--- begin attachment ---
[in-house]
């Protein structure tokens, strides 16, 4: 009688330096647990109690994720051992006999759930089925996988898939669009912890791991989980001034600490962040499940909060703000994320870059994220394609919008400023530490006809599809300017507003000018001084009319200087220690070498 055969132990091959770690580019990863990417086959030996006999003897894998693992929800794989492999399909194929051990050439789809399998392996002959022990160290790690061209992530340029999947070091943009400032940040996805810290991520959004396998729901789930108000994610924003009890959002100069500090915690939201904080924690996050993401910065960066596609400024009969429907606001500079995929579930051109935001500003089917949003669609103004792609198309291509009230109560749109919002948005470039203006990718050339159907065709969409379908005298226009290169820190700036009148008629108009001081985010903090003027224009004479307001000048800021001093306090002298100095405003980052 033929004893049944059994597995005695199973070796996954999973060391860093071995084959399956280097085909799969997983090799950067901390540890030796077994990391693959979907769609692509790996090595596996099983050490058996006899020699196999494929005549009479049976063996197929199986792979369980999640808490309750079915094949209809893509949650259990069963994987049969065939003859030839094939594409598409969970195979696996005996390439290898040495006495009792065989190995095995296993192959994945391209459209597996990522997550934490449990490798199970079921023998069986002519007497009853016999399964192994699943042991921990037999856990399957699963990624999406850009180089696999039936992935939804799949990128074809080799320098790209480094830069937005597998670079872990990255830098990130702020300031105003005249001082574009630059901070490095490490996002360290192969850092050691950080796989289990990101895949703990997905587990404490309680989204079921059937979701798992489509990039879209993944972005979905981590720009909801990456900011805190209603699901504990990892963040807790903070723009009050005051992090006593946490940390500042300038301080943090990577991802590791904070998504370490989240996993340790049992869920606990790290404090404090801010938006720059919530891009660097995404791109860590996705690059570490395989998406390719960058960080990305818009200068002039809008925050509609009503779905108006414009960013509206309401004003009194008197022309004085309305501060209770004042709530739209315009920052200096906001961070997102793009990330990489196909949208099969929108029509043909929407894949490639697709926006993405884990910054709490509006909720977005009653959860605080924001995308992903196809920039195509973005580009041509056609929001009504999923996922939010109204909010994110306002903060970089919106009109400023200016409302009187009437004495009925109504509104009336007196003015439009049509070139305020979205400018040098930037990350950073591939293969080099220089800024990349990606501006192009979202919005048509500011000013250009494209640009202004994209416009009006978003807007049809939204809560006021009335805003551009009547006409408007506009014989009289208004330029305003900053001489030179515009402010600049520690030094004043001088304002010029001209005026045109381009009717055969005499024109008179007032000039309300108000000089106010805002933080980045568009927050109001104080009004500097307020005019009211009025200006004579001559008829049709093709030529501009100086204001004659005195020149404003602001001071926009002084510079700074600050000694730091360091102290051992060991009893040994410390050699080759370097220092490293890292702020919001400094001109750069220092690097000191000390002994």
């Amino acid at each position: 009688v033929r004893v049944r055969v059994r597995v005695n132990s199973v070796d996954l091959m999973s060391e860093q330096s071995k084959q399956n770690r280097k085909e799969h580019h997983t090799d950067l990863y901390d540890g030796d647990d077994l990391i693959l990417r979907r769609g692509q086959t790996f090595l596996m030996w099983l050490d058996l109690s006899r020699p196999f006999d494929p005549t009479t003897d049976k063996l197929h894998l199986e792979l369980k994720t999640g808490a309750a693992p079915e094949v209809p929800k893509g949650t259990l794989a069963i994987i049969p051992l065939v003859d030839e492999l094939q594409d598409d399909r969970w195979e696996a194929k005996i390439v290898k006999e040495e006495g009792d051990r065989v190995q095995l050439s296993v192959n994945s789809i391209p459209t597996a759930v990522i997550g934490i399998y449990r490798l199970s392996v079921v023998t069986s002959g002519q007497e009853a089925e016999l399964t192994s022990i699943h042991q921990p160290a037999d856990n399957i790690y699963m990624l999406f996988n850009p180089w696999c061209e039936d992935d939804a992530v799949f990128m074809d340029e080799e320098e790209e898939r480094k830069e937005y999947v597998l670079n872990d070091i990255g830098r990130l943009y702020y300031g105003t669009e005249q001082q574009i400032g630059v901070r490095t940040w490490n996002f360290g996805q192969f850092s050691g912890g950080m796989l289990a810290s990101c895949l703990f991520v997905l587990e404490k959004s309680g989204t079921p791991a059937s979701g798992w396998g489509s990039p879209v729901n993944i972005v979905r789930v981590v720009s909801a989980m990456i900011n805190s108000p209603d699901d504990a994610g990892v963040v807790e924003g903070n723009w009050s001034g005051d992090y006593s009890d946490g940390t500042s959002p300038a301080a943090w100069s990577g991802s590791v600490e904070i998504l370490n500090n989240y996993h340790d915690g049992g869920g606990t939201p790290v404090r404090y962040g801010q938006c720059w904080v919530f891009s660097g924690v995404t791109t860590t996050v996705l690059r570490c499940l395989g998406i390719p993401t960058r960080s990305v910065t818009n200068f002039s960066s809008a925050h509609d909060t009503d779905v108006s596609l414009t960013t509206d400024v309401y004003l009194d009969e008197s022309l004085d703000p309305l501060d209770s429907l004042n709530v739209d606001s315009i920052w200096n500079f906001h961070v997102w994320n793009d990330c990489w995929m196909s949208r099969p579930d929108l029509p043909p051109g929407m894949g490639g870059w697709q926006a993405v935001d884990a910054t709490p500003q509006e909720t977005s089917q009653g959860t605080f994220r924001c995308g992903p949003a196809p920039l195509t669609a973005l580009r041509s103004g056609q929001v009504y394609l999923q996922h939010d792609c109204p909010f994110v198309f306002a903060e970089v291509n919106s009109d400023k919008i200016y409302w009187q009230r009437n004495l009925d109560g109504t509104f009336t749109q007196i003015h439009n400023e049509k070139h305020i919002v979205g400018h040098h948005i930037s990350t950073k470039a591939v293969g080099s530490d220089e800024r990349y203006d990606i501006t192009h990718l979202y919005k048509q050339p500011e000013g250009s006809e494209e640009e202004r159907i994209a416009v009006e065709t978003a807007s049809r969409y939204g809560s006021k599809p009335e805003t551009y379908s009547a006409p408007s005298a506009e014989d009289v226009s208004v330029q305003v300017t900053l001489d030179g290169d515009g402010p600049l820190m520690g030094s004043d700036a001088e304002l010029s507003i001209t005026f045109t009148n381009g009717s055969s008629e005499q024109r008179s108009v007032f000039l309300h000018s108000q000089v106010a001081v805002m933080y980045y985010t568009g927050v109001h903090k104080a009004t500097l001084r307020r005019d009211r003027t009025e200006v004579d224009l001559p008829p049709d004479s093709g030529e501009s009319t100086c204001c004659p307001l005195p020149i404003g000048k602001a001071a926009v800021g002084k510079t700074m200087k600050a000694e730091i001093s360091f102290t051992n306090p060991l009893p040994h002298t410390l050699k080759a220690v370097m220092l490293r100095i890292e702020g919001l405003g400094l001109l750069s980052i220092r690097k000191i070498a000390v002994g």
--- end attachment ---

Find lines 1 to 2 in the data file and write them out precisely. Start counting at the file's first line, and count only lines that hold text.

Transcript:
[in-house]
């Protein structure tokens, strides 16, 4: 009688330096647990109690994720051992006999759930089925996988898939669009912890791991989980001034600490962040499940909060703000994320870059994220394609919008400023530490006809599809300017507003000018001084009319200087220690070498 055969132990091959770690580019990863990417086959030996006999003897894998693992929800794989492999399909194929051990050439789809399998392996002959022990160290790690061209992530340029999947070091943009400032940040996805810290991520959004396998729901789930108000994610924003009890959002100069500090915690939201904080924690996050993401910065960066596609400024009969429907606001500079995929579930051109935001500003089917949003669609103004792609198309291509009230109560749109919002948005470039203006990718050339159907065709969409379908005298226009290169820190700036009148008629108009001081985010903090003027224009004479307001000048800021001093306090002298100095405003980052 033929004893049944059994597995005695199973070796996954999973060391860093071995084959399956280097085909799969997983090799950067901390540890030796077994990391693959979907769609692509790996090595596996099983050490058996006899020699196999494929005549009479049976063996197929199986792979369980999640808490309750079915094949209809893509949650259990069963994987049969065939003859030839094939594409598409969970195979696996005996390439290898040495006495009792065989190995095995296993192959994945391209459209597996990522997550934490449990490798199970079921023998069986002519007497009853016999399964192994699943042991921990037999856990399957699963990624999406850009180089696999039936992935939804799949990128074809080799320098790209480094830069937005597998670079872990990255830098990130702020300031105003005249001082574009630059901070490095490490996002360290192969850092050691950080796989289990990101895949703990997905587990404490309680989204079921059937979701798992489509990039879209993944972005979905981590720009909801990456900011805190209603699901504990990892963040807790903070723009009050005051992090006593946490940390500042300038301080943090990577991802590791904070998504370490989240996993340790049992869920606990790290404090404090801010938006720059919530891009660097995404791109860590996705690059570490395989998406390719960058960080990305818009200068002039809008925050509609009503779905108006414009960013509206309401004003009194008197022309004085309305501060209770004042709530739209315009920052200096906001961070997102793009990330990489196909949208099969929108029509043909929407894949490639697709926006993405884990910054709490509006909720977005009653959860605080924001995308992903196809920039195509973005580009041509056609929001009504999923996922939010109204909010994110306002903060970089919106009109400023200016409302009187009437004495009925109504509104009336007196003015439009049509070139305020979205400018040098930037990350950073591939293969080099220089800024990349990606501006192009979202919005048509500011000013250009494209640009202004994209416009009006978003807007049809939204809560006021009335805003551009009547006409408007506009014989009289208004330029305003900053001489030179515009402010600049520690030094004043001088304002010029001209005026045109381009009717055969005499024109008179007032000039309300108000000089106010805002933080980045568009927050109001104080009004500097307020005019009211009025200006004579001559008829049709093709030529501009100086204001004659005195020149404003602001001071926009002084510079700074600050000694730091360091102290051992060991009893040994410390050699080759370097220092490293890292702020919001400094001109750069220092690097000191000390002994």